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Re: XFS and Power Failures [Was: Linux filesystems]

Volkan YAZICI put forth on 10/21/2010 5:04 AM:
> On Tue, 27 Jul 2010, Volkan YAZICI <yazicivo@ttmail.com> writes:
>> On Tue, 27 Jul 2010, Stan Hoeppner <stan@hardwarefreak.com> writes:
>>> What write operations were you performing at the time you pulled the plug?
>>> Unless you were writing the superblock it'd be almost impossible to hose the
>>> filesystem to the point it couldn't mount.  Were you doing a resize operation
>>> when you pulled the plug?  xfs_growfs?  As far as recovery, it's automatic
>>> upon mounting the XFS filesystem.  What do you mean, precisely, by "couldn't
>>> *recover* the / fs"?
>> Vanilla XFS with noatime,notail like basic mount options. The test was
>> simple, I was just typing "SELECT 1" from a psql command line (this
>> query shouldn't even hit to disk, it just basically returns 1) and
>> unplugged machine. At boot, I dropped to fsck command line. At command
>> prompt, I manually fiddled around with fsck of xfs to recover the
>> unmounted / filesystem, but had no luck. (I also tried recommendations
>> and informative messages supplied by manpages and command
>> outputs/warnings.) Also if you would Google, it shouldn't be hard to
>> spot similar experiences from other people.
> Another scenario, same failure. I have a squeeze installed notebook and
> having troubles with X. It crashes for some driver specific reasons and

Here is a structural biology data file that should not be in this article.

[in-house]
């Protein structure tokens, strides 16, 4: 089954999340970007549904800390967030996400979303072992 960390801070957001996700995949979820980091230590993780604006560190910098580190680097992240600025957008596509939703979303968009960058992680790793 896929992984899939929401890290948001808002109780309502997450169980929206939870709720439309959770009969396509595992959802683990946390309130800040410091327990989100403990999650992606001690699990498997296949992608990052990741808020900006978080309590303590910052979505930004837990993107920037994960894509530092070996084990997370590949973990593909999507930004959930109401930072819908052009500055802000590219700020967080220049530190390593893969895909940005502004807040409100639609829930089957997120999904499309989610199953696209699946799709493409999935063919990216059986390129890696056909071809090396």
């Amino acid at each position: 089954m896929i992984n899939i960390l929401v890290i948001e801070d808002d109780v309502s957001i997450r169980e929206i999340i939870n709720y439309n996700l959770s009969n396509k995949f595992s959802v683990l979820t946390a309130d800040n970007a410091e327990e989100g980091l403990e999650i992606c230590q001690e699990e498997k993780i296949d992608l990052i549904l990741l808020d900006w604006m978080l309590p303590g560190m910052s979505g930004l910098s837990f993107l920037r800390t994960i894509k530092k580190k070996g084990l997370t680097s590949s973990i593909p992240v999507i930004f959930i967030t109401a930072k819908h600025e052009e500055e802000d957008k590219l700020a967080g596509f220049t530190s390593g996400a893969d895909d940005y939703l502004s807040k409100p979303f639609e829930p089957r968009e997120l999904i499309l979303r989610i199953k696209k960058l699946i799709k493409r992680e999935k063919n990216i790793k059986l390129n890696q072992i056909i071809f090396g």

> I need to hard-reset the notebook. 1-2 times I found WindowMaker missing
> its workspaces, and I didn't have time to inspect the problem. Now I
> lost all of my Opera bookmarks (~500 collected in years). Thanks XFS,
> but no, you're not power-failure. (BTW, I "kill -9"ed Opera many times,
> and it restored all of its settings properly. I don't think it is an
> Opera or WindowMaker related bug.)

Open your files with O_PONIES and all your filesystem problems will
magically disappear.

Please educate yourself by reading this http://lwn.net/Articles/351422/
and then reply to your own comments above.

Actually, anyone reading this post should read the article and comments
at that link.  There is way too much misinformation running around and
too many people taking positions publicly (especially on this list) that
are 180 degrees opposite of fact with regard to correct/proper
filesystem behavior.


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